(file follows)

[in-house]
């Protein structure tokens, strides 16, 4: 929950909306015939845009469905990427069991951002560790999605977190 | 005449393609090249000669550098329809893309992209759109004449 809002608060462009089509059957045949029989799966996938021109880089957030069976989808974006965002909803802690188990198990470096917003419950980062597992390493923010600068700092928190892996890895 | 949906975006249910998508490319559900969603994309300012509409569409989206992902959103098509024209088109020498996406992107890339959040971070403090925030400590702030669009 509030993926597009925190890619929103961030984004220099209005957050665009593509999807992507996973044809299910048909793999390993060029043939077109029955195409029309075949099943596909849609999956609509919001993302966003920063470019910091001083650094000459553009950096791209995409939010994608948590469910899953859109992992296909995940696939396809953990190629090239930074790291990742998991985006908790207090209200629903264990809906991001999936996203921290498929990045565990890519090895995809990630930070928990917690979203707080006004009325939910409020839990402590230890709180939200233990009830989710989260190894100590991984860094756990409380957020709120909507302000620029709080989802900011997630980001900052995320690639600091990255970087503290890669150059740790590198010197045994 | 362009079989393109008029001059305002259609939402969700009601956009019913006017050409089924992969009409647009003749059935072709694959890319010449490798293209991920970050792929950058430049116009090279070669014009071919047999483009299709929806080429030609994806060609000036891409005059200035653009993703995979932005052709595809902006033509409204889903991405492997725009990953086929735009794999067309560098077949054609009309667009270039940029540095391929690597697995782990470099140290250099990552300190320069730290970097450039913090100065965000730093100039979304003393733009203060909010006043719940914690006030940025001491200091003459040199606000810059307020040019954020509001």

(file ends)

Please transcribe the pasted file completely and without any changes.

[in-house]
């Protein structure tokens, strides 16, 4: 929950909306015939845009469905990427069991951002560790999605977190 | 005449393609090249000669550098329809893309992209759109004449 809002608060462009089509059957045949029989799966996938021109880089957030069976989808974006965002909803802690188990198990470096917003419950980062597992390493923010600068700092928190892996890895 | 949906975006249910998508490319559900969603994309300012509409569409989206992902959103098509024209088109020498996406992107890339959040971070403090925030400590702030669009 509030993926597009925190890619929103961030984004220099209005957050665009593509999807992507996973044809299910048909793999390993060029043939077109029955195409029309075949099943596909849609999956609509919001993302966003920063470019910091001083650094000459553009950096791209995409939010994608948590469910899953859109992992296909995940696939396809953990190629090239930074790291990742998991985006908790207090209200629903264990809906991001999936996203921290498929990045565990890519090895995809990630930070928990917690979203707080006004009325939910409020839990402590230890709180939200233990009830989710989260190894100590991984860094756990409380957020709120909507302000620029709080989802900011997630980001900052995320690639600091990255970087503290890669150059740790590198010197045994 | 362009079989393109008029001059305002259609939402969700009601956009019913006017050409089924992969009409647009003749059935072709694959890319010449490798293209991920970050792929950058430049116009090279070669014009071919047999483009299709929806080429030609994806060609000036891409005059200035653009993703995979932005052709595809902006033509409204889903991405492997725009990953086929735009794999067309560098077949054609009309667009270039940029540095391929690597697995782990470099140290250099990552300190320069730290970097450039913090100065965000730093100039979304003393733009203060909010006043719940914690006030940025001491200091003459040199606000810059307020040019954020509001």